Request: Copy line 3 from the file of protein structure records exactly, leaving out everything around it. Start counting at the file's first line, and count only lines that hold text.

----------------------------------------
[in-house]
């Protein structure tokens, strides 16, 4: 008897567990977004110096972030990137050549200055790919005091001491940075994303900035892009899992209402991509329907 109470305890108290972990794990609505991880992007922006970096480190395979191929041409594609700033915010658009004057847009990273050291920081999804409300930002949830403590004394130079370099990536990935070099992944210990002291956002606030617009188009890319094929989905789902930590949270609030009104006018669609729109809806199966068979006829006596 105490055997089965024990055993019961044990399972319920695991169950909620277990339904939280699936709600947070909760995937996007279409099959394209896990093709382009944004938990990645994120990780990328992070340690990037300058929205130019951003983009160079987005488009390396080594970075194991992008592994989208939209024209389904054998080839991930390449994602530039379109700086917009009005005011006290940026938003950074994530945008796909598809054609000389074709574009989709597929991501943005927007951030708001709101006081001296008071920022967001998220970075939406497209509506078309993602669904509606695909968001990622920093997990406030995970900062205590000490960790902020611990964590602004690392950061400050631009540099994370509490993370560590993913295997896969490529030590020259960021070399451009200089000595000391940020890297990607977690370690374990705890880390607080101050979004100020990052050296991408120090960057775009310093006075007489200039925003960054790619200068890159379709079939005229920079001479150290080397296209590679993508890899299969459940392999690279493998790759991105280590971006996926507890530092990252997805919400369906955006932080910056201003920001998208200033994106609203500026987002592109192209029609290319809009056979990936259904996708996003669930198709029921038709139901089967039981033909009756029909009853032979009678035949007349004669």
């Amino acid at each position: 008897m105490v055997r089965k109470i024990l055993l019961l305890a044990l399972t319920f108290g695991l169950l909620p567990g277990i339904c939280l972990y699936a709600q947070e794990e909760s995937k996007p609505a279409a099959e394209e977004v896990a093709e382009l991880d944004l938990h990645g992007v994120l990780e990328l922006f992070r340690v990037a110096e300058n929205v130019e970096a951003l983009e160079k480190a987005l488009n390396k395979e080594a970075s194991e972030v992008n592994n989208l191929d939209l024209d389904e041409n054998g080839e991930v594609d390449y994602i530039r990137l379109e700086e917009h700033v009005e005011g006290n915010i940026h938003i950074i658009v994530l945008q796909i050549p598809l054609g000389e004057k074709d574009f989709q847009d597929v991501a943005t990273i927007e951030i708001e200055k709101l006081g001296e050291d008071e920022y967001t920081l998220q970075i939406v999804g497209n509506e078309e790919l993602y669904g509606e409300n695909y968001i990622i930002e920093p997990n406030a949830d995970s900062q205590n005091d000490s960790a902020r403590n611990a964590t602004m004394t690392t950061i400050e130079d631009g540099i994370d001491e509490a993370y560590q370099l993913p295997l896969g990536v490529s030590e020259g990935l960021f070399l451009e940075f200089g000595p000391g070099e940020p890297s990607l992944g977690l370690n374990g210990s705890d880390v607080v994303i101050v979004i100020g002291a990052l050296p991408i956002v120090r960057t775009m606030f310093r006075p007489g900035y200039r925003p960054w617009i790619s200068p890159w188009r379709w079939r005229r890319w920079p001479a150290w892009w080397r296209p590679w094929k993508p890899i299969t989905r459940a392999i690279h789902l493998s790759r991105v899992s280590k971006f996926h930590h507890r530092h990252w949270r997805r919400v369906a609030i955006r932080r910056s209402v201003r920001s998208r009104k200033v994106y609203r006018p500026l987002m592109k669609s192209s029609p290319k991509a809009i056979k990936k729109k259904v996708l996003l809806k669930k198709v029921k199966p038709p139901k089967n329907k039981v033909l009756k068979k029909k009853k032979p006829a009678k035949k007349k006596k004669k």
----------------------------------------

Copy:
């Amino acid at each position: 008897m105490v055997r089965k109470i024990l055993l019961l305890a044990l399972t319920f108290g695991l169950l909620p567990g277990i339904c939280l972990y699936a709600q947070e794990e909760s995937k996007p609505a279409a099959e394209e977004v896990a093709e382009l991880d944004l938990h990645g992007v994120l990780e990328l922006f992070r340690v990037a110096e300058n929205v130019e970096a951003l983009e160079k480190a987005l488009n390396k395979e080594a970075s194991e972030v992008n592994n989208l191929d939209l024209d389904e041409n054998g080839e991930v594609d390449y994602i530039r990137l379109e700086e917009h700033v009005e005011g006290n915010i940026h938003i950074i658009v994530l945008q796909i050549p598809l054609g000389e004057k074709d574009f989709q847009d597929v991501a943005t990273i927007e951030i708001e200055k709101l006081g001296e050291d008071e920022y967001t920081l998220q970075i939406v999804g497209n509506e078309e790919l993602y669904g509606e409300n695909y968001i990622i930002e920093p997990n406030a949830d995970s900062q205590n005091d000490s960790a902020r403590n611990a964590t602004m004394t690392t950061i400050e130079d631009g540099i994370d001491e509490a993370y560590q370099l993913p295997l896969g990536v490529s030590e020259g990935l960021f070399l451009e940075f200089g000595p000391g070099e940020p890297s990607l992944g977690l370690n374990g210990s705890d880390v607080v994303i101050v979004i100020g002291a990052l050296p991408i956002v120090r960057t775009m606030f310093r006075p007489g900035y200039r925003p960054w617009i790619s200068p890159w188009r379709w079939r005229r890319w920079p001479a150290w892009w080397r296209p590679w094929k993508p890899i299969t989905r459940a392999i690279h789902l493998s790759r991105v899992s280590k971006f996926h930590h507890r530092h990252w949270r997805r919400v369906a609030i955006r932080r910056s209402v201003r920001s998208r009104k200033v994106y609203r006018p500026l987002m592109k669609s192209s029609p290319k991509a809009i056979k990936k729109k259904v996708l996003l809806k669930k198709v029921k199966p038709p139901k089967n329907k039981v033909l009756k068979k029909k009853k032979p006829a009678k035949k007349k006596k004669k």